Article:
Tuesday, December 3, 2013

Spiced Squash Pudding or Pumpkin Pudding

Bowl of Squash Pudding with Whipped Cream
Beautifully Butternutted

Recipe adapted from Yankee Magazine

Love pumpkin pie, but hate the calories? Unsatisfied with commercial piecrusts, but don’t have time and/or skills to prepare them yourself? Is preparing pumpkin too time-consuming and messy, yet you eschew the can? Looking for a new twist on old-fashioned flavor with easy preparation? I have good news for you. This recipe adds an unusual spiciness to an easy-prep butternut squash pudding. Although Yankee magazine fashioned this pudding to stand on its own, adding a pastry or crumb crust isn’t out of the question, nor is substituting fresh or canned pumpkin for the squash.

Mixing bowl with eggs and butternut, molasses and butter on the side
Molasses Compliment the Squash
Back in 2000, Yankee Magazine published a supplement called “Fruits of Fall.” It’s a fabulous collection of unusual recipes. Unlike most spiced puddings, this recipe contains no cinnamon at all. Instead, ginger, nutmeg, and molasses make the pudding slightly reminiscent of gingerbread. Other recipes that you might enjoy from this volume include savory Rosemary Chicken with Fennel, Golden Raisin and Carrot Salad with Peanuts with crunchy seed dressing, and zippy Ginger Spiced Cranberry Sauce. All recipes are reprinted with Yankee’s permission, of course!

Squash, butter, molasses, milk, and egg mixture
Simple Prep: Mix it All Together
I reduced the amounts of sugar, salt, and butter in the original pudding recipe, and hubby Bruce and I both liked the results. If you prefer, bring quantities back up to ¾ cup, ¾ teaspoon, and 2 tablespoons respectively.  Instead of 1½ cups of whole milk, I use a can of fat-free evaporated plus 2 tablespoons of lowfat milk. Sometimes I substitute fresh pumpkin puree for the butternut, adding an extra ¼ cup sugar to compensate for pumpkin’s lower content of natural sugar.  You’ll find directions for preparing both butternut and pumpkin puree here, and several methods for DIY pumpkin puree here.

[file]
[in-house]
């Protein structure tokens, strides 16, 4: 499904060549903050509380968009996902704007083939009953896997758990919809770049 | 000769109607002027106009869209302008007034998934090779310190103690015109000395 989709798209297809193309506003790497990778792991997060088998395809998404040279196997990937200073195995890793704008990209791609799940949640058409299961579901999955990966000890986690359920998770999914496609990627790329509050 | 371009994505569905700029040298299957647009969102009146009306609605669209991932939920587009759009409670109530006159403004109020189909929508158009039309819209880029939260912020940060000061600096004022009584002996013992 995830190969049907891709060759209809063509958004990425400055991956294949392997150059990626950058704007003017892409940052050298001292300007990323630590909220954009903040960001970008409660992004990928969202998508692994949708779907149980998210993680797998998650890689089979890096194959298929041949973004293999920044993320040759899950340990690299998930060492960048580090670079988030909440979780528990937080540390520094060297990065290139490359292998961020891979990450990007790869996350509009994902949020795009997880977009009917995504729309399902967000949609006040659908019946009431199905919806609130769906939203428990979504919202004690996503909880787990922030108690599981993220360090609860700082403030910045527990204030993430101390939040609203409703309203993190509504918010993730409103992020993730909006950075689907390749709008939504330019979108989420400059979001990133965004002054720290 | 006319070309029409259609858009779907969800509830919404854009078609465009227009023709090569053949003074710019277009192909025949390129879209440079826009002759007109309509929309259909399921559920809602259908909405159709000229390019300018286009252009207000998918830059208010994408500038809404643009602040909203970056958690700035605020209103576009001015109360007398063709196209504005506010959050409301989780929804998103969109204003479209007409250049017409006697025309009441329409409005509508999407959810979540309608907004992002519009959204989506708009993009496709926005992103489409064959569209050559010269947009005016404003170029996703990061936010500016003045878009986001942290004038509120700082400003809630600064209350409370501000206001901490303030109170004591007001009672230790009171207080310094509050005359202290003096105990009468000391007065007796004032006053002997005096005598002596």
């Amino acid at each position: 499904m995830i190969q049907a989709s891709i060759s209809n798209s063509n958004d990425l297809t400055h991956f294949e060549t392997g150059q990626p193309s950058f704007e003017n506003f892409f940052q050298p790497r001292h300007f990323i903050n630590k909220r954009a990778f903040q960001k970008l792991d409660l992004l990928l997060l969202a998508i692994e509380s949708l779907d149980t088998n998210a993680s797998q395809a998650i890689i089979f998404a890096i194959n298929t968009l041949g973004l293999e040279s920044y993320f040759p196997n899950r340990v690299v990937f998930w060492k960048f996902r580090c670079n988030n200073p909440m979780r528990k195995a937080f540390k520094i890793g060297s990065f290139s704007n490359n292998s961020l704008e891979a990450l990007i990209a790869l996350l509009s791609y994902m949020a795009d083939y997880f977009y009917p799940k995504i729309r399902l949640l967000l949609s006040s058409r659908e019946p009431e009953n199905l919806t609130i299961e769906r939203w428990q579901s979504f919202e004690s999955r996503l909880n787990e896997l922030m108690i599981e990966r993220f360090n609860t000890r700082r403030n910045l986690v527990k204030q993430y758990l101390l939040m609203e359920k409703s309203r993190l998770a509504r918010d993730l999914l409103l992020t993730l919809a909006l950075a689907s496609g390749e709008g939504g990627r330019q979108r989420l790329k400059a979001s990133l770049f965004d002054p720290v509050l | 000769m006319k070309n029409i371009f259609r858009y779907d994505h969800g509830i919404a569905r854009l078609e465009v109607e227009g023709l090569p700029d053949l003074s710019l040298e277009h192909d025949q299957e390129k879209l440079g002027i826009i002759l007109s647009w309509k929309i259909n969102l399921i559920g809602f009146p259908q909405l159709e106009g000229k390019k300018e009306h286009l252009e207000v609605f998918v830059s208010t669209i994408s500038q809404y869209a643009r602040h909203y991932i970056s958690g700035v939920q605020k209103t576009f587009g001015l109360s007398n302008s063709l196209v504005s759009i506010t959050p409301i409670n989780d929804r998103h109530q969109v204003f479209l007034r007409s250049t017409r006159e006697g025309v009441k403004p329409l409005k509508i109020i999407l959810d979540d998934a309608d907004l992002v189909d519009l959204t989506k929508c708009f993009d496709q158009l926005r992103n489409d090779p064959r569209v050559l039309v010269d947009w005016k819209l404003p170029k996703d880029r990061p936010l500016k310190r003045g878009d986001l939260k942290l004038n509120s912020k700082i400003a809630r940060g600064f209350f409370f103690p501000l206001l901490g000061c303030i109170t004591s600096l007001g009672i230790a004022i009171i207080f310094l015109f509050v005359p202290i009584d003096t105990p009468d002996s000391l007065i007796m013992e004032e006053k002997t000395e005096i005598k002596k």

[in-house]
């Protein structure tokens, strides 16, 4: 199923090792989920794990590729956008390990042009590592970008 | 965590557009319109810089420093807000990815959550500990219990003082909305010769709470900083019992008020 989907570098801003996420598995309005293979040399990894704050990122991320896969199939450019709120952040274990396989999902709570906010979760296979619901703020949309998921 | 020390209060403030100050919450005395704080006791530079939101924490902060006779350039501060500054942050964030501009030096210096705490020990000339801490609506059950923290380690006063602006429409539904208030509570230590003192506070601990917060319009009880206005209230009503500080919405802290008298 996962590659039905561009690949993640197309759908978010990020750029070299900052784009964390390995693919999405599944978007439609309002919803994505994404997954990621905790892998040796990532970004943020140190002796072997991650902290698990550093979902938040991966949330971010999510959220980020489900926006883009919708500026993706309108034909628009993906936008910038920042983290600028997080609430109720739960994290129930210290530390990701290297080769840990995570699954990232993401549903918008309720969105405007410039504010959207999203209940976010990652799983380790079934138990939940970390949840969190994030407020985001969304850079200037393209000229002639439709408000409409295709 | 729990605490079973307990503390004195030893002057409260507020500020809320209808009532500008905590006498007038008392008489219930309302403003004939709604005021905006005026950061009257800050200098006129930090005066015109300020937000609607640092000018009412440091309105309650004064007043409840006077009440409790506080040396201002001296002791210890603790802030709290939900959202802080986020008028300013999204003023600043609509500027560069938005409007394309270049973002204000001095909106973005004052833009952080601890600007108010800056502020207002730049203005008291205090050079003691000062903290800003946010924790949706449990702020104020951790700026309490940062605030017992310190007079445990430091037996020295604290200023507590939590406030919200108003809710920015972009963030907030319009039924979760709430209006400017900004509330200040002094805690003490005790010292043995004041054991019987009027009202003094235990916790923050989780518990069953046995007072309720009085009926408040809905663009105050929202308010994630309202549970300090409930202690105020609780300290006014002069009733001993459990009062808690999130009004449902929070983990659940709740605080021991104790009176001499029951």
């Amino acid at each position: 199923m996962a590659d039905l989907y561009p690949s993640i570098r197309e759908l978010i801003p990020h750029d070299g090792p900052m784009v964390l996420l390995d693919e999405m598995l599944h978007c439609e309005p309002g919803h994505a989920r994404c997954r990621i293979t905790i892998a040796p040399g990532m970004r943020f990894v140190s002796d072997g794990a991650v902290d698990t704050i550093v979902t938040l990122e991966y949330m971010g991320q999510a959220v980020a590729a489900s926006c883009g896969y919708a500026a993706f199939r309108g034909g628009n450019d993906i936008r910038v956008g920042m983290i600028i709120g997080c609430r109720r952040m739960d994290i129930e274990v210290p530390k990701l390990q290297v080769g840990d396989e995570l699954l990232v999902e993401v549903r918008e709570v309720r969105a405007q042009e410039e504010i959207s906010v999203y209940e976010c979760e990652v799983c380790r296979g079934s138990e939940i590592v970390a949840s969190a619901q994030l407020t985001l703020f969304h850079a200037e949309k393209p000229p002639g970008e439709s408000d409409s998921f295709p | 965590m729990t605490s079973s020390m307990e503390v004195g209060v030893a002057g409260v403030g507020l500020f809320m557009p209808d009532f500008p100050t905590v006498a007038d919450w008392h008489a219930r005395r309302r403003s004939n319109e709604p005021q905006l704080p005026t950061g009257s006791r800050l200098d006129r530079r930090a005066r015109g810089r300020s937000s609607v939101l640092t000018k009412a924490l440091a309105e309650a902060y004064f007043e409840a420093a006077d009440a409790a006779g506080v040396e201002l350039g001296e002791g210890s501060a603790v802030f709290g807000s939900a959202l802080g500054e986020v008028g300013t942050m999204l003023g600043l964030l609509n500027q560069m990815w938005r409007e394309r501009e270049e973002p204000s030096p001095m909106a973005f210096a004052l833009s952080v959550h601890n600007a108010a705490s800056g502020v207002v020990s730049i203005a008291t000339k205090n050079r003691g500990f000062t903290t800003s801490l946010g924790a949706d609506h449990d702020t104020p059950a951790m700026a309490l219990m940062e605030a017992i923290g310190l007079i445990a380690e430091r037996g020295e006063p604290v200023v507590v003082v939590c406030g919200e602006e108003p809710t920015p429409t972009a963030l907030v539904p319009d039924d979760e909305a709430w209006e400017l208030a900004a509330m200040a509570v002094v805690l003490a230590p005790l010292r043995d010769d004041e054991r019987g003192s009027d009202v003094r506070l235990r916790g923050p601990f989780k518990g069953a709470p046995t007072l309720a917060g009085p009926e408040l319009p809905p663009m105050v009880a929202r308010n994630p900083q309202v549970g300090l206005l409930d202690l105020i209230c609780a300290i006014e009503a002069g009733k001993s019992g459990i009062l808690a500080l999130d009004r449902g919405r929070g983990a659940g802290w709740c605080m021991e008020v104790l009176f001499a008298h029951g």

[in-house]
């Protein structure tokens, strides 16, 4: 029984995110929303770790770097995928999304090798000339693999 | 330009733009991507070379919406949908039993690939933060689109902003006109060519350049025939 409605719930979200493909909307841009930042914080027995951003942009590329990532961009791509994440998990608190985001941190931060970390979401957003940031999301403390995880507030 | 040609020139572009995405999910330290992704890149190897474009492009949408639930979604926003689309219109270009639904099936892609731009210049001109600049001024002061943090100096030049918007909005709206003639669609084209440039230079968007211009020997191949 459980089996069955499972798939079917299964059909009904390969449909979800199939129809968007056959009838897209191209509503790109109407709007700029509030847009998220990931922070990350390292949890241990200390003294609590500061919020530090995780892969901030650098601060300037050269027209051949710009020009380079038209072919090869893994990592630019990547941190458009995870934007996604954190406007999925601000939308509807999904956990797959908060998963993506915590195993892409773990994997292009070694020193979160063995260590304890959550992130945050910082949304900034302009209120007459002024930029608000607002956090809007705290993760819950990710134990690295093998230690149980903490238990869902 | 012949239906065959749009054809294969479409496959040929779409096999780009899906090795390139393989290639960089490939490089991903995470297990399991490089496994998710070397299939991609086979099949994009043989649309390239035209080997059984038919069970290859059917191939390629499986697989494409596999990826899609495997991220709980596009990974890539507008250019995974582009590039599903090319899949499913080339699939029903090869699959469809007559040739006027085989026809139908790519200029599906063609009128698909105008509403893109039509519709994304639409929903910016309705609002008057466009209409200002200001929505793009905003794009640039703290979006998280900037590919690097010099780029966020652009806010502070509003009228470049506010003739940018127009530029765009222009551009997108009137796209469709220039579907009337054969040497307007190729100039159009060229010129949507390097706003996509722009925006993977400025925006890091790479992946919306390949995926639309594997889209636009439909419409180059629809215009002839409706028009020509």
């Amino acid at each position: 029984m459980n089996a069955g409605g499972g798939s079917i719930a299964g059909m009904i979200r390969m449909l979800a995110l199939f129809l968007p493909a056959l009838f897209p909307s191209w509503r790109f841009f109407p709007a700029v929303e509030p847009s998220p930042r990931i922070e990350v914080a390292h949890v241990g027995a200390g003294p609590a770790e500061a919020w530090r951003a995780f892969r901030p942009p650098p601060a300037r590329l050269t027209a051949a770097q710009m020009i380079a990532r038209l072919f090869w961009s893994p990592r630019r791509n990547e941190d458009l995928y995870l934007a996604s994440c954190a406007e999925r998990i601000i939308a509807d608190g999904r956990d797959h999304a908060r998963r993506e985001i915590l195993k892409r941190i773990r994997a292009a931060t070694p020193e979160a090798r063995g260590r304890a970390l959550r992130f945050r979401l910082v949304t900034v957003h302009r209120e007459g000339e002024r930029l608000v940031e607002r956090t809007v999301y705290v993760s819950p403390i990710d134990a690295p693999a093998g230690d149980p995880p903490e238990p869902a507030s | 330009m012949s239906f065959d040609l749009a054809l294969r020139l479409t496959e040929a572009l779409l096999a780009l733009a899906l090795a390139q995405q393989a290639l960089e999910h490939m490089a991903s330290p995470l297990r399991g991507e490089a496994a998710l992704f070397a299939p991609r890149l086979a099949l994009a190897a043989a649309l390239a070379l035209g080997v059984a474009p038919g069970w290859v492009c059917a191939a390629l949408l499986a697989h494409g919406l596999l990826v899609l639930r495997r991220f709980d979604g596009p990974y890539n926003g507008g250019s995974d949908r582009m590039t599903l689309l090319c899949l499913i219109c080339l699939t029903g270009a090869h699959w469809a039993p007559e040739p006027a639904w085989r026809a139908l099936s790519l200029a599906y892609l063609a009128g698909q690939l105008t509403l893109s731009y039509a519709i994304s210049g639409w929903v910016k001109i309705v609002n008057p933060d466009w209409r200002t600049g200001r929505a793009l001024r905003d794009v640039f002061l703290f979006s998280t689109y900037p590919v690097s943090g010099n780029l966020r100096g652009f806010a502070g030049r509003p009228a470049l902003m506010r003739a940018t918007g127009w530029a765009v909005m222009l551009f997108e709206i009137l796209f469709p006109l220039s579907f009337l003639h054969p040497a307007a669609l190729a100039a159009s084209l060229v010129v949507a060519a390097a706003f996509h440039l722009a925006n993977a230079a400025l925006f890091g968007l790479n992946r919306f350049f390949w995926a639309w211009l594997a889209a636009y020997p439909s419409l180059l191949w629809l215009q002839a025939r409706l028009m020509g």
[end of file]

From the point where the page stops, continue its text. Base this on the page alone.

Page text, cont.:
During these next few weeks we’ll see plenty of butternuts and pumpkins at Farmers’ Markets and grocery stores. I hope you’ll enjoy making this easy dessert with the last of this fall’s vegetables.

Bowl of pudding with whipped cream
Delicious with or without Cream
Spiced Squash Pudding (& pumpkin option)
serves 6 – 8

Sunflower or other oil spray
½ cup sugar
1 tbsp. flour
½ tsp. salt
1 tsp. ground ginger
½ tsp. ground nutmeg
3 large eggs, at room temperature
1 – 12 oz. can evaporated skim milk
2 tbsp. milk (lowfat or whole)
1½ cups cooked, pureed butternut squash
2 tbsp. light molasses (not blackstrap)
1 tbsp. melted butter

Spray a 1½ quart casserole lightly with oil spray. Preheat oven to 350 degrees F.

In a small bowl, mix together sugar, flour, salt, ginger, and nutmeg. Set aside.

In a large bowl, whisk eggs until light and foamy. Whisk in evaporated and regular milk. Whisk or beat in pureed squash until well blended. Stir in molasses and melted butter.

Sprinkle sugar mixture into squash mixture and stir to blend thoroughly.

Pour into oiled casserole. Bake at 350 degrees F for about 1¼ hours, until center is risen and inserted toothpick comes out clean.

Casserole dish of cooked pumpkin pudding
Pumpkin Pudding is Denser than Squash
Pumpkin Option

This pudding is also delicious with pumpkin if you do the following:

Follow DIY Pumpkin Puree Instructions here. Remember to allow time for puree to drain off liquid. Or try using canned pumpkin (I haven’t tried this yet).

Increase sugar to ¾ cup.

Allow about 15 minutes extra cooking time (1½ hours total). Pumpkin can be denser than squash. Check the pudding at the 1¼ hour mark, and continue baking if needed.

Closeup of Dish of Squash Pudding
Healthy Late Fall Treat

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